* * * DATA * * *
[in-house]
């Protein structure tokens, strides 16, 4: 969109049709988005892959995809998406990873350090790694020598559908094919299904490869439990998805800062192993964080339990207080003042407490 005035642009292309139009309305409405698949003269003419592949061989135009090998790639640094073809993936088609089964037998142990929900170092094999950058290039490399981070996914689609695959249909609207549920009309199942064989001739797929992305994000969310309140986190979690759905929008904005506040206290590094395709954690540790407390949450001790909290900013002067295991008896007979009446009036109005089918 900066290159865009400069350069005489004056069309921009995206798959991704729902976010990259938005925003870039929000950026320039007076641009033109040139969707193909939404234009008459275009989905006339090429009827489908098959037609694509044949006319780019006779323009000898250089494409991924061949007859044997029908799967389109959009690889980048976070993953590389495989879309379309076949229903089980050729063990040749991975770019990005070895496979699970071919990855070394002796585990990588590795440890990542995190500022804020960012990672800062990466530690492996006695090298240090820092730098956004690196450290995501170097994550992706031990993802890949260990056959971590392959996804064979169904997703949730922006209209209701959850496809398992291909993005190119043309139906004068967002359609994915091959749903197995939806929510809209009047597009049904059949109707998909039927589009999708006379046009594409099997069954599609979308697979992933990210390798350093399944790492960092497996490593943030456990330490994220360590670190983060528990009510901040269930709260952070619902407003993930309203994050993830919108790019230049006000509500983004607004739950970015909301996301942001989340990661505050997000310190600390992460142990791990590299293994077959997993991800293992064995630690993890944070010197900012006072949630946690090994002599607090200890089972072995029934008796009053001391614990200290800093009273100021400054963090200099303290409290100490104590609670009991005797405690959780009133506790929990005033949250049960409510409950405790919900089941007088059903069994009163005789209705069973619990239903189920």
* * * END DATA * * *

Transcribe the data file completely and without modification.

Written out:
[in-house]
């Protein structure tokens, strides 16, 4: 969109049709988005892959995809998406990873350090790694020598559908094919299904490869439990998805800062192993964080339990207080003042407490 005035642009292309139009309305409405698949003269003419592949061989135009090998790639640094073809993936088609089964037998142990929900170092094999950058290039490399981070996914689609695959249909609207549920009309199942064989001739797929992305994000969310309140986190979690759905929008904005506040206290590094395709954690540790407390949450001790909290900013002067295991008896007979009446009036109005089918 900066290159865009400069350069005489004056069309921009995206798959991704729902976010990259938005925003870039929000950026320039007076641009033109040139969707193909939404234009008459275009989905006339090429009827489908098959037609694509044949006319780019006779323009000898250089494409991924061949007859044997029908799967389109959009690889980048976070993953590389495989879309379309076949229903089980050729063990040749991975770019990005070895496979699970071919990855070394002796585990990588590795440890990542995190500022804020960012990672800062990466530690492996006695090298240090820092730098956004690196450290995501170097994550992706031990993802890949260990056959971590392959996804064979169904997703949730922006209209209701959850496809398992291909993005190119043309139906004068967002359609994915091959749903197995939806929510809209009047597009049904059949109707998909039927589009999708006379046009594409099997069954599609979308697979992933990210390798350093399944790492960092497996490593943030456990330490994220360590670190983060528990009510901040269930709260952070619902407003993930309203994050993830919108790019230049006000509500983004607004739950970015909301996301942001989340990661505050997000310190600390992460142990791990590299293994077959997993991800293992064995630690993890944070010197900012006072949630946690090994002599607090200890089972072995029934008796009053001391614990200290800093009273100021400054963090200099303290409290100490104590609670009991005797405690959780009133506790929990005033949250049960409510409950405790919900089941007088059903069994009163005789209705069973619990239903189920």